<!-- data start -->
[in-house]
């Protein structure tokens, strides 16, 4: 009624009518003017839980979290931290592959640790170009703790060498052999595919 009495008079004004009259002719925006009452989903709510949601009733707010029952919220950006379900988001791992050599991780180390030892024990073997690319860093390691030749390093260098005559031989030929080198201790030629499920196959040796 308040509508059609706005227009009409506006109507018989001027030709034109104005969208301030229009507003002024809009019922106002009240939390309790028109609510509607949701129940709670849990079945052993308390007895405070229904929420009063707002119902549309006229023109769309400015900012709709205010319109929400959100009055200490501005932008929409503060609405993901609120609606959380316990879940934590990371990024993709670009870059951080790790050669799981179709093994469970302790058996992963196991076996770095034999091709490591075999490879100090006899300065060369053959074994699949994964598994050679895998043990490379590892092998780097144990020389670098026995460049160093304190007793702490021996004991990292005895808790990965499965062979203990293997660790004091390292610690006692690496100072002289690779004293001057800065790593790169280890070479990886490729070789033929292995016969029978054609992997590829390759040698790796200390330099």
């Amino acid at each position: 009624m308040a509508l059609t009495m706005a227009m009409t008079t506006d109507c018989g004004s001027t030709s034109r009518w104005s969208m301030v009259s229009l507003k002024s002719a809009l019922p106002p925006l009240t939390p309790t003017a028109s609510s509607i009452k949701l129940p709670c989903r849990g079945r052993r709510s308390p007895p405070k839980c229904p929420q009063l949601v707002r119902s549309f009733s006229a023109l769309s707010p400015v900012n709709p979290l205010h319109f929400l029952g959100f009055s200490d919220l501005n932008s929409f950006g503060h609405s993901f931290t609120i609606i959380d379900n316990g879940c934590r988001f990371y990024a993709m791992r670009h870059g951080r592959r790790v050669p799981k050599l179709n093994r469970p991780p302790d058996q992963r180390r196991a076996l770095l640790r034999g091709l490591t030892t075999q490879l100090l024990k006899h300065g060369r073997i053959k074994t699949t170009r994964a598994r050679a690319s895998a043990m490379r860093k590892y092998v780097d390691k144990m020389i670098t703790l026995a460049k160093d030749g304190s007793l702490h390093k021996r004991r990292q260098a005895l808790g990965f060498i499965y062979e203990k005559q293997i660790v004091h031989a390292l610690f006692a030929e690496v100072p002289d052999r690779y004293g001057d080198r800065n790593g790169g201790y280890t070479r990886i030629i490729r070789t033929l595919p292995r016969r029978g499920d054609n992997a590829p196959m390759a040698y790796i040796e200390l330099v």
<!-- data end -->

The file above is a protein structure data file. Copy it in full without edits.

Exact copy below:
[in-house]
């Protein structure tokens, strides 16, 4: 009624009518003017839980979290931290592959640790170009703790060498052999595919 009495008079004004009259002719925006009452989903709510949601009733707010029952919220950006379900988001791992050599991780180390030892024990073997690319860093390691030749390093260098005559031989030929080198201790030629499920196959040796 308040509508059609706005227009009409506006109507018989001027030709034109104005969208301030229009507003002024809009019922106002009240939390309790028109609510509607949701129940709670849990079945052993308390007895405070229904929420009063707002119902549309006229023109769309400015900012709709205010319109929400959100009055200490501005932008929409503060609405993901609120609606959380316990879940934590990371990024993709670009870059951080790790050669799981179709093994469970302790058996992963196991076996770095034999091709490591075999490879100090006899300065060369053959074994699949994964598994050679895998043990490379590892092998780097144990020389670098026995460049160093304190007793702490021996004991990292005895808790990965499965062979203990293997660790004091390292610690006692690496100072002289690779004293001057800065790593790169280890070479990886490729070789033929292995016969029978054609992997590829390759040698790796200390330099």
């Amino acid at each position: 009624m308040a509508l059609t009495m706005a227009m009409t008079t506006d109507c018989g004004s001027t030709s034109r009518w104005s969208m301030v009259s229009l507003k002024s002719a809009l019922p106002p925006l009240t939390p309790t003017a028109s609510s509607i009452k949701l129940p709670c989903r849990g079945r052993r709510s308390p007895p405070k839980c229904p929420q009063l949601v707002r119902s549309f009733s006229a023109l769309s707010p400015v900012n709709p979290l205010h319109f929400l029952g959100f009055s200490d919220l501005n932008s929409f950006g503060h609405s993901f931290t609120i609606i959380d379900n316990g879940c934590r988001f990371y990024a993709m791992r670009h870059g951080r592959r790790v050669p799981k050599l179709n093994r469970p991780p302790d058996q992963r180390r196991a076996l770095l640790r034999g091709l490591t030892t075999q490879l100090l024990k006899h300065g060369r073997i053959k074994t699949t170009r994964a598994r050679a690319s895998a043990m490379r860093k590892y092998v780097d390691k144990m020389i670098t703790l026995a460049k160093d030749g304190s007793l702490h390093k021996r004991r990292q260098a005895l808790g990965f060498i499965y062979e203990k005559q293997i660790v004091h031989a390292l610690f006692a030929e690496v100072p002289d052999r690779y004293g001057d080198r800065n790593g790169g201790y280890t070479r990886i030629i490729r070789t033929l595919p292995r016969r029978g499920d054609n992997a590829p196959m390759a040698y790796i040796e200390l330099v």